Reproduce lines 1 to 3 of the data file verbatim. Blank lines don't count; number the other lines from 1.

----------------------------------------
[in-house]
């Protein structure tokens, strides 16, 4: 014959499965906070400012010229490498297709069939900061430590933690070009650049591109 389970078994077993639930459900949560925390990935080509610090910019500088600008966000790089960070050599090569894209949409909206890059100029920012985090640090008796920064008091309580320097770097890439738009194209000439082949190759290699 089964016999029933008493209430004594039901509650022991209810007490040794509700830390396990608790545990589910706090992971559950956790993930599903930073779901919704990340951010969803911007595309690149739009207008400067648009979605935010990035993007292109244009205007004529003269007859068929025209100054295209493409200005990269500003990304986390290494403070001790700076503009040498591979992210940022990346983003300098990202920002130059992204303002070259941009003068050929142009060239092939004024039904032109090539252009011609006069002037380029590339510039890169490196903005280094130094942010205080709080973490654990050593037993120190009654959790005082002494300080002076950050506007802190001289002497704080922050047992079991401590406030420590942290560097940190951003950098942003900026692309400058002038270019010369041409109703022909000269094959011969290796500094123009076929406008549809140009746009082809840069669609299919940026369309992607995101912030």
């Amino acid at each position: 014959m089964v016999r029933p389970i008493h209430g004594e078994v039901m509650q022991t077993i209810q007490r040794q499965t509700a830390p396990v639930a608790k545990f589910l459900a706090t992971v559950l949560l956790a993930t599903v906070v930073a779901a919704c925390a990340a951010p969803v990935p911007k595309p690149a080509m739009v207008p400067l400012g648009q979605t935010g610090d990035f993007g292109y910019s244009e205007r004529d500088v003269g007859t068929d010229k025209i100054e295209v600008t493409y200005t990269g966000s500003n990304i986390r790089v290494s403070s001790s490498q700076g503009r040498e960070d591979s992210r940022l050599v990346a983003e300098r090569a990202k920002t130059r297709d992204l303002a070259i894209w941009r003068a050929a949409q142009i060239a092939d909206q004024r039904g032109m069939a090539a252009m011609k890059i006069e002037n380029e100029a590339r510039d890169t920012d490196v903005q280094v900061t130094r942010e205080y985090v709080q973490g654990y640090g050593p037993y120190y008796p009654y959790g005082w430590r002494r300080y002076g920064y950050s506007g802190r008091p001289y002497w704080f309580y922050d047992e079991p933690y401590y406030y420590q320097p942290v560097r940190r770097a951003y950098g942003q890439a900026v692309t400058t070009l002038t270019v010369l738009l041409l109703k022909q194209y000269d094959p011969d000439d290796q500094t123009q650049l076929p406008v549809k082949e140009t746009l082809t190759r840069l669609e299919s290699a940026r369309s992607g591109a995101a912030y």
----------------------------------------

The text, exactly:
[in-house]
């Protein structure tokens, strides 16, 4: 014959499965906070400012010229490498297709069939900061430590933690070009650049591109 389970078994077993639930459900949560925390990935080509610090910019500088600008966000790089960070050599090569894209949409909206890059100029920012985090640090008796920064008091309580320097770097890439738009194209000439082949190759290699 089964016999029933008493209430004594039901509650022991209810007490040794509700830390396990608790545990589910706090992971559950956790993930599903930073779901919704990340951010969803911007595309690149739009207008400067648009979605935010990035993007292109244009205007004529003269007859068929025209100054295209493409200005990269500003990304986390290494403070001790700076503009040498591979992210940022990346983003300098990202920002130059992204303002070259941009003068050929142009060239092939004024039904032109090539252009011609006069002037380029590339510039890169490196903005280094130094942010205080709080973490654990050593037993120190009654959790005082002494300080002076950050506007802190001289002497704080922050047992079991401590406030420590942290560097940190951003950098942003900026692309400058002038270019010369041409109703022909000269094959011969290796500094123009076929406008549809140009746009082809840069669609299919940026369309992607995101912030």
């Amino acid at each position: 014959m089964v016999r029933p389970i008493h209430g004594e078994v039901m509650q022991t077993i209810q007490r040794q499965t509700a830390p396990v639930a608790k545990f589910l459900a706090t992971v559950l949560l956790a993930t599903v906070v930073a779901a919704c925390a990340a951010p969803v990935p911007k595309p690149a080509m739009v207008p400067l400012g648009q979605t935010g610090d990035f993007g292109y910019s244009e205007r004529d500088v003269g007859t068929d010229k025209i100054e295209v600008t493409y200005t990269g966000s500003n990304i986390r790089v290494s403070s001790s490498q700076g503009r040498e960070d591979s992210r940022l050599v990346a983003e300098r090569a990202k920002t130059r297709d992204l303002a070259i894209w941009r003068a050929a949409q142009i060239a092939d909206q004024r039904g032109m069939a090539a252009m011609k890059i006069e002037n380029e100029a590339r510039d890169t920012d490196v903005q280094v900061t130094r942010e205080y985090v709080q973490g654990y640090g050593p037993y120190y008796p009654y959790g005082w430590r002494r300080y002076g920064y950050s506007g802190r008091p001289y002497w704080f309580y922050d047992e079991p933690y401590y406030y420590q320097p942290v560097r940190r770097a951003y950098g942003q890439a900026v692309t400058t070009l002038t270019v010369l738009l041409l109703k022909q194209y000269d094959p011969d000439d290796q500094t123009q650049l076929p406008v549809k082949e140009t746009l082809t190759r840069l669609e299919s290699a940026r369309s992607g591109a995101a912030y």